The fourth chapter of this study will address the exhibition of Edison’s Vitascope at West End Park, near Ottawa, during July and August 1896. In addition to providing a thorough description of the venue, accompanying acts and films shown, this chapter will analyze the audience’s reception of the device. By examining newspaper accounts through the lens of the preceding chapters, it is hoped that a full and compelling appreciation of the audience’s reception will be arrived at.

1. George Holland to John Lowe, Deputy Minister of Agriculture, 8 August 1892, Department of Agriculture, RG 17, vol. 731, Docket 84263, National Archives of Canada.

2. George Holland, “My Ottawa Memories, 1860-,” Maclean’s Magazine, 1 June 1922, 22.

3. Tom Gunning rehearses this debate in his article “An Aesthetic of Astonishment: Early Film and the (In)Credulous Spectator,” Art & Text 34 (Spring 1989): 31-32, 43n1.

4. Long the only study of early Canadian cinema, Peter Morris’ Embattled Shadows (Montreal: McGill-Queens University Press, 1978) remains the most authoritative work in this field. As a survey history of nearly five decades, however, this book does not present itself as a plausible model for a local reception study.

5. Matthew Smith, “Film Reviews and Announcements From 1896: Montreal, Ottawa, and Toronto,” Lonergan Review (Concordia University) 6, (2000): 1.

6. Gregory A. Waller, Main Street Amusements (Washington: Smithsonian Institution Press, 1995), xiv-xvi.

7. Walter Benjamin, Charles Baudelaire, A Lyric Poet in the Era of High Capitalism (London: Verso, 1983), 132. Benjamin also addresses cinema in his famous essay “The Work of Art in the Age of Mechanical Reproduction,” in Illuminations (New York: Schocken, 1969).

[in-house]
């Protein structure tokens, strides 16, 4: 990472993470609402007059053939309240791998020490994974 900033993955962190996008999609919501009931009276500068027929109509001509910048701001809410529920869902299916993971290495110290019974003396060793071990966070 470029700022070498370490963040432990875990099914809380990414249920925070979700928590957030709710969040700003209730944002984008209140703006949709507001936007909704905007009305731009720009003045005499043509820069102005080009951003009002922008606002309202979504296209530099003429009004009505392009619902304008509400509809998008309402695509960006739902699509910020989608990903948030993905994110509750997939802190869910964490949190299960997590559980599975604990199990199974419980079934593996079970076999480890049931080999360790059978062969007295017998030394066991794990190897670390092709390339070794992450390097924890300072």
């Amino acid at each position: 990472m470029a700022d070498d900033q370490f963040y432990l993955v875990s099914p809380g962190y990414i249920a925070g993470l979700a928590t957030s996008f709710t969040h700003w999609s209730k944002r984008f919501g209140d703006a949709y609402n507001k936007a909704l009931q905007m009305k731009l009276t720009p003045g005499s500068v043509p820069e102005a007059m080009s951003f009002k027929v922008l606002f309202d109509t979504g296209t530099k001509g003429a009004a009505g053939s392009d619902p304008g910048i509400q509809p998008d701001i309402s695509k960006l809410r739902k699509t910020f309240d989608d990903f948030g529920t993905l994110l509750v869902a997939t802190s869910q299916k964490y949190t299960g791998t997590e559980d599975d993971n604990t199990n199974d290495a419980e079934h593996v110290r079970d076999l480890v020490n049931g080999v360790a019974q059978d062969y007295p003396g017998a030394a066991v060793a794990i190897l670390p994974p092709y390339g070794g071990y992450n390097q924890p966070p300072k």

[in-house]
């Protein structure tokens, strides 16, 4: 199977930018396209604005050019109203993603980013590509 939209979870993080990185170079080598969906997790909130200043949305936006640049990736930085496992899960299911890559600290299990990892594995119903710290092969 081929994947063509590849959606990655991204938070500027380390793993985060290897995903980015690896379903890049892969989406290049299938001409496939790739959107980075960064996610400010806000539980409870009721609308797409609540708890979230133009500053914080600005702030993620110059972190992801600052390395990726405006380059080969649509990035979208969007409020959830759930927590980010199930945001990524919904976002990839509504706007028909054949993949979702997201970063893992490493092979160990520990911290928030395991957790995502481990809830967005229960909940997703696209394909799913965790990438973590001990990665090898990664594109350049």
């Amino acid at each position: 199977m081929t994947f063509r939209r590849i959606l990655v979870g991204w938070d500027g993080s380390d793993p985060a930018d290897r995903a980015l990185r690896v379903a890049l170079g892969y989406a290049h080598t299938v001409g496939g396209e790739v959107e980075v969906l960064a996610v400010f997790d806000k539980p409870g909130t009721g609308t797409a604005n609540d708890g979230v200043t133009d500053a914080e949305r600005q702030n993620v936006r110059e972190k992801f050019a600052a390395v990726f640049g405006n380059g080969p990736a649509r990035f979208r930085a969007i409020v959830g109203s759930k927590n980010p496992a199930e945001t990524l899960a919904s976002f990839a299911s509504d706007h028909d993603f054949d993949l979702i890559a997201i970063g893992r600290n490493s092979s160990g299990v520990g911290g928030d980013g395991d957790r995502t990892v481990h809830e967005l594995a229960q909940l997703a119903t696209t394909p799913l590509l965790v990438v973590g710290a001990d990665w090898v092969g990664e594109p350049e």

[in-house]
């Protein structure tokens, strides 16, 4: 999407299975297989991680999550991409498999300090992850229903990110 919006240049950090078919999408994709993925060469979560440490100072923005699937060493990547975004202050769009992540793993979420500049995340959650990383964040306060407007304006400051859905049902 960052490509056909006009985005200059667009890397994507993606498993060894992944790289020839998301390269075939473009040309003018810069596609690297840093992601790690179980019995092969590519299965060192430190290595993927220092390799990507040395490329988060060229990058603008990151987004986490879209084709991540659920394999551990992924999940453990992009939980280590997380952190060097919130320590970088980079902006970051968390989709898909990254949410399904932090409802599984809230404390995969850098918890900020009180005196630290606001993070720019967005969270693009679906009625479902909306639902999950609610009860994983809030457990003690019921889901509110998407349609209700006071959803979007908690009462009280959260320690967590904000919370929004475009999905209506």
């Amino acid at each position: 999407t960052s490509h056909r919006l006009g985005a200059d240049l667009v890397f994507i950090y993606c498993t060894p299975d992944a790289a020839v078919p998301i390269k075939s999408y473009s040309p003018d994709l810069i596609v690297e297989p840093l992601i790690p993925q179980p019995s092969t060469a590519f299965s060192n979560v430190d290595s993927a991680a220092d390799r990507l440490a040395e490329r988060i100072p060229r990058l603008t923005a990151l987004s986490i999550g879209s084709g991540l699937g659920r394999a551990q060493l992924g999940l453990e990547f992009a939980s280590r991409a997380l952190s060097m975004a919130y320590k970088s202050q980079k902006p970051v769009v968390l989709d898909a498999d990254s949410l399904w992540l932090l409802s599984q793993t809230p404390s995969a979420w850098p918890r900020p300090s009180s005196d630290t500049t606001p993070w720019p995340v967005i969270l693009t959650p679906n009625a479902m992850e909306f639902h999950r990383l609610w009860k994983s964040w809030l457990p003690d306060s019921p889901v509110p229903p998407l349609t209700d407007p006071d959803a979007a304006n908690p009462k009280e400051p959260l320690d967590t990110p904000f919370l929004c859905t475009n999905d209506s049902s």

8. Charney and Schwartz’s anthology Cinema and the Invention of Modern Life (Berkeley: University of California Press, 1995) offers a representative sample of this research.

9. Tom Gunning, “An Aesthetic of Astonishment,” 41.

10. Charles R. Acland, “Popular Film in Canada: Revisiting the Absent Audience,” in A Passion for Identity, eds. David Taras and Beverly Rasporich (Toronto: ITP Nelson, 1997).

11. Miriam Hansen, Babel & Babylon (Cambridge: Harvard University Press, 1991), 7. Elsewhere, Hansen uses the phrase “horizon of experience” which I use interchangeably with “social horizon of understanding” in this thesis.

See also;

“Stolen from the Realm of Night:” Modernity, Visual Culture and the Reception of Cinema in Ottawa by Charles Tepperman

Charles Tepperman

Charles Tepperman is Associate Professor in the Department of Communication, Media and Film at the University of Calgary. Tepperman has published articles on early cinema in Canada and on non-theatrical film culture and technology. He is the author of Amateur Cinema: The Rise of North American Moviemaking, 1923-1960. Charles can be reached at ; cetepper at